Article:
by Kyle Wintersteen - Thursday, April 25, 2013
My buddy Bob St. Pierre at Pheasants Forever has asked one of those can-of-worms type questions: Can field trial dogs produce great hunting dogs?
At one time, St. Pierre was among the doubters. According to his blog post, he used to say, “I don’t want a high-wired, big running dog with a bunch of titles. Pure and simple, I want a hunting dog.”
Then something changed. He writes:
Over my ten years with Pheasants Forever, exposure to hundreds of bird dog experts, and personal hunting experiences over countless pups and breeds, my opinion on field trial dogs has changed. Personally, I’m still not interested in running my dogs in trials. My focus remains hunting and putting birds in the bag. However, I do have a greater appreciation these days for dogs with the ability to win field trials and hunt tests.
In full disclosure, I attended my first field trial prior to turning one year of age and have remained active in the trial game ever since. So, I am biased in favor of trial lines, and this is especially true for certain breeds. I am an unapologetic fan of the English springer spaniel, and I appreciate that the goal of a springer trial is to simulate real, on-foot hunting conditions as closely as possible. The field trial rules are not the same for every breed though; I believe that those seeking to duplicate real hunting conditions would logically result in the best hunting dogs for the average person.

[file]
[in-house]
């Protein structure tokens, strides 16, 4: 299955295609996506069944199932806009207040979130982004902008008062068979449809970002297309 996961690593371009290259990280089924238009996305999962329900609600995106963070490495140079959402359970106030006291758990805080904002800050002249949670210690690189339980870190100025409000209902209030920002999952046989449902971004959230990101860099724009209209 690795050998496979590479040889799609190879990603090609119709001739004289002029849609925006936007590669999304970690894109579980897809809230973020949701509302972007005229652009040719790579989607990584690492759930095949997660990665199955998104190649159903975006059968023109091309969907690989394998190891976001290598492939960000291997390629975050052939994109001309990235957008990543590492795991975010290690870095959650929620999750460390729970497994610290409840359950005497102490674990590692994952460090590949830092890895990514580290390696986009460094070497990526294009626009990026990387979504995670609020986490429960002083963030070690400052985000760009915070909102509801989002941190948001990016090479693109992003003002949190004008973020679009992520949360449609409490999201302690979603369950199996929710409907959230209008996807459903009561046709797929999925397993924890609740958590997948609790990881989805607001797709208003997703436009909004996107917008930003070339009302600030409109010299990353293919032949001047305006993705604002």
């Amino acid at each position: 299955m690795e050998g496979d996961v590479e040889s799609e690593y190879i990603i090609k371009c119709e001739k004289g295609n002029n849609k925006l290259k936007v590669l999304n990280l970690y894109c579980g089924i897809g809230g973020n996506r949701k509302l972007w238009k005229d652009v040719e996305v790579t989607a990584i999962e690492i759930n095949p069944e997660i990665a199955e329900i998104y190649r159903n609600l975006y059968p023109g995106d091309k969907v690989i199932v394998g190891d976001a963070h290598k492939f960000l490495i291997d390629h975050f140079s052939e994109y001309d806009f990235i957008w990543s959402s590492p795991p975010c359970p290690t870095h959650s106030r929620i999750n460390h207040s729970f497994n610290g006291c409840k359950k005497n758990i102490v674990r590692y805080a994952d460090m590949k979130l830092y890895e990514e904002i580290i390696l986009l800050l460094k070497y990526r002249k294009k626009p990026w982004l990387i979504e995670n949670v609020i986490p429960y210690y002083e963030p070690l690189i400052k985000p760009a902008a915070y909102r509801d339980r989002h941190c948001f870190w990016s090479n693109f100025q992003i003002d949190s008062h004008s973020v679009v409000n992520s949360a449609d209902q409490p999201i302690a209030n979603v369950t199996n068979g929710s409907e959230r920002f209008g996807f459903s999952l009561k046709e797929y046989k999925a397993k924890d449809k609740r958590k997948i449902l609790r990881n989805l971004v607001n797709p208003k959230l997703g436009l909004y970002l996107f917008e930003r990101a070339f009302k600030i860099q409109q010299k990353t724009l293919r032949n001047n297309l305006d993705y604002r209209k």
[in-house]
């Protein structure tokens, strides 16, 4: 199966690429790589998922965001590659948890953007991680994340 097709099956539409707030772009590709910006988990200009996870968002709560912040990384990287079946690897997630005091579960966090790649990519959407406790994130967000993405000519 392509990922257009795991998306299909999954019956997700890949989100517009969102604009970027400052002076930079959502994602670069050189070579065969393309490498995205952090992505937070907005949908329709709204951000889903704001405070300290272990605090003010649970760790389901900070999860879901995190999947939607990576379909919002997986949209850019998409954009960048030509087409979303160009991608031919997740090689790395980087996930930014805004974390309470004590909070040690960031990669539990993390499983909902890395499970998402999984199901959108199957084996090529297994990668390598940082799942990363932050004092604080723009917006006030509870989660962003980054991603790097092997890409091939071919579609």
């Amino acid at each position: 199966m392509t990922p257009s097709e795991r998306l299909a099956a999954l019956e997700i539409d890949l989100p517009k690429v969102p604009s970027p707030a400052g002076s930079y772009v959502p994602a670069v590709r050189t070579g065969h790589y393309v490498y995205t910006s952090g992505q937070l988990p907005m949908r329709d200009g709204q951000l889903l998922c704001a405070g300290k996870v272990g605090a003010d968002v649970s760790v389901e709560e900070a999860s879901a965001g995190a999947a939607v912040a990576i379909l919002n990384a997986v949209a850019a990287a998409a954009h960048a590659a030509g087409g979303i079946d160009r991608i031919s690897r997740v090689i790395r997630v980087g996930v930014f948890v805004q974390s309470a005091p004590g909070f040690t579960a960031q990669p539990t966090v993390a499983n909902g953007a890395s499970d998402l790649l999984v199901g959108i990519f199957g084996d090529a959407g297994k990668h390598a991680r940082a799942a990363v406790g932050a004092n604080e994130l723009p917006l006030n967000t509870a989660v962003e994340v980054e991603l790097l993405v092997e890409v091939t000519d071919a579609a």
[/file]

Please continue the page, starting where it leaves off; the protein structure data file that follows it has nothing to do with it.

However, regardless of the breed and the rules of its field trial game, the following quote in St. Pierre’s blog sums up my feelings on the subject:
“The very best trial dogs are all hunted, and hunted hard,” said John Edstrom, merchandise manager for Pheasants Forever. “Successful trial dogs become hunting dogs in the fall. That is the secret to a good performance at a trial. Without that experience they do not know how and where to use their genetics and talent. They need to learn where to look for birds, how to use the wind etc. You will hear this said about trial dogs ‘he/she is a good bird dog.’ If the dog is not a bird dog, it is just running, not hunting, and those dogs will not win a trial or put birds in your game bag.”
We all have our own personal tastes and preferences when it comes to bird dogs. But I will say this: Whether I’m looking for a great trial dog or great hunting dog, I buy from field trial lines.
What say you: Have you ever owned a “meat dog” out of field trial lines? Would you ever consider buying one?
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